Eric Garner is not Michael Brown

Eric Garner and Michael Brown are two large, unarmed black men killed by police officers. That is where the similarity between the two men and their cases ends, and it is dishonest and irresponsible to equate the two. It is an insult to Garner’s memory and to Garner’s family to equate his case with Brown’s case.

First, the Brown case. We know that the story told by Brown’s friend – that Brown was executed on the street for jaywalking – was an outright fantasy. We know there was a fight between Brown and Darren Wilson, and if Wilson’s account is true he had maybe a second or two before a charging Brown was on top of him. I find Wilson’s story credible but we will probably never know the full extent of what happened on that August day in Ferguson. It did not help that the Ferguson police department has bungled this case from day one.

With Garner, there are no such doubts. We know exactly what happened. Brown may have been violent, and may have attacked Wilson. Garner did not strike, assault or threaten anyone. He did not commit a strong arm robbery. Garner was accosted for selling single cigarettes without collecting the taxes that city government demands. Much like the Mafia, New York City demands a piece of that action. This was turf protection, nothing more.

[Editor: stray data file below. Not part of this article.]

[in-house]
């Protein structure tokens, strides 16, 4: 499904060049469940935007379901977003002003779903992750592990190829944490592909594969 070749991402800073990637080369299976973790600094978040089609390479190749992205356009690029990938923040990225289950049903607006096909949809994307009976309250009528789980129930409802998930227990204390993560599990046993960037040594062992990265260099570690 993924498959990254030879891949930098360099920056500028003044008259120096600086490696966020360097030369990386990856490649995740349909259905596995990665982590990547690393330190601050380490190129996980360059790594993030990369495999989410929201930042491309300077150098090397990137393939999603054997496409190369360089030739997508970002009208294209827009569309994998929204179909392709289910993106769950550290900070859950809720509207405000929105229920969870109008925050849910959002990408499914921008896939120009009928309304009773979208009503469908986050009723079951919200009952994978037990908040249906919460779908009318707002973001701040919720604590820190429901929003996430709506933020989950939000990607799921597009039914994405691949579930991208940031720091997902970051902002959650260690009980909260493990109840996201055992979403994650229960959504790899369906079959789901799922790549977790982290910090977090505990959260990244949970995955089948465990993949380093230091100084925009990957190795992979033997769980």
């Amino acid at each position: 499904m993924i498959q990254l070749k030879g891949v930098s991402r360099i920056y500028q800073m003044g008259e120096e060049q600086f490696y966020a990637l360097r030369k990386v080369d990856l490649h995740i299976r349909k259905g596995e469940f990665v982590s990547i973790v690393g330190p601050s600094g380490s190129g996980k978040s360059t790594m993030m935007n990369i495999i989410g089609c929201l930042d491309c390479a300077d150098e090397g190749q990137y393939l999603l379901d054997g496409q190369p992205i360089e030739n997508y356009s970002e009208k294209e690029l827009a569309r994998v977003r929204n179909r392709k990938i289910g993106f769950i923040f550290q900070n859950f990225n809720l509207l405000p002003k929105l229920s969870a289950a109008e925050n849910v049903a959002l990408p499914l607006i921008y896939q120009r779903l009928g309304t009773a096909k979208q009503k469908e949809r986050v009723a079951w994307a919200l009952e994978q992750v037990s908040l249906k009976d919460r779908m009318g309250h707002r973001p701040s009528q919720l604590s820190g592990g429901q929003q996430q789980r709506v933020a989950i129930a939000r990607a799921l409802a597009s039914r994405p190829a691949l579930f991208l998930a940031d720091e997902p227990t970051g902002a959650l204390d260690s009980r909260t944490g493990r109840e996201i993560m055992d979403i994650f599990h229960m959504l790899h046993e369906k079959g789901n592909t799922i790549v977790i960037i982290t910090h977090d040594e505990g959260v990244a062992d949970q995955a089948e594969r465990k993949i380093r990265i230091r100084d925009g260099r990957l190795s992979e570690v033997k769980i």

This could have been resolved without the use of force. Simply telling Mr. Garner to move along and perhaps citing him for the infraction of selling cigarettes without paying off city government would have been a proportionate response. It was not a proportionate response for several police officers to violently tackle him and put him in a submission hold. Had the police not needlessly escalated the confrontation, Garner would still be alive. Irritated, but alive.

It strains credibility to equate the death of a man who was completely nonviolent and was guilty of nothing more that failing to collect taxes for New York City with the death of a man who had a fight with a police officer. There is a reason that there is a deep divide over the result of the Brown case and wide agreement over the Garner case. The two cases are completely separate and should be treated that way. To do otherwise is an insult to Eric Garner and his family.

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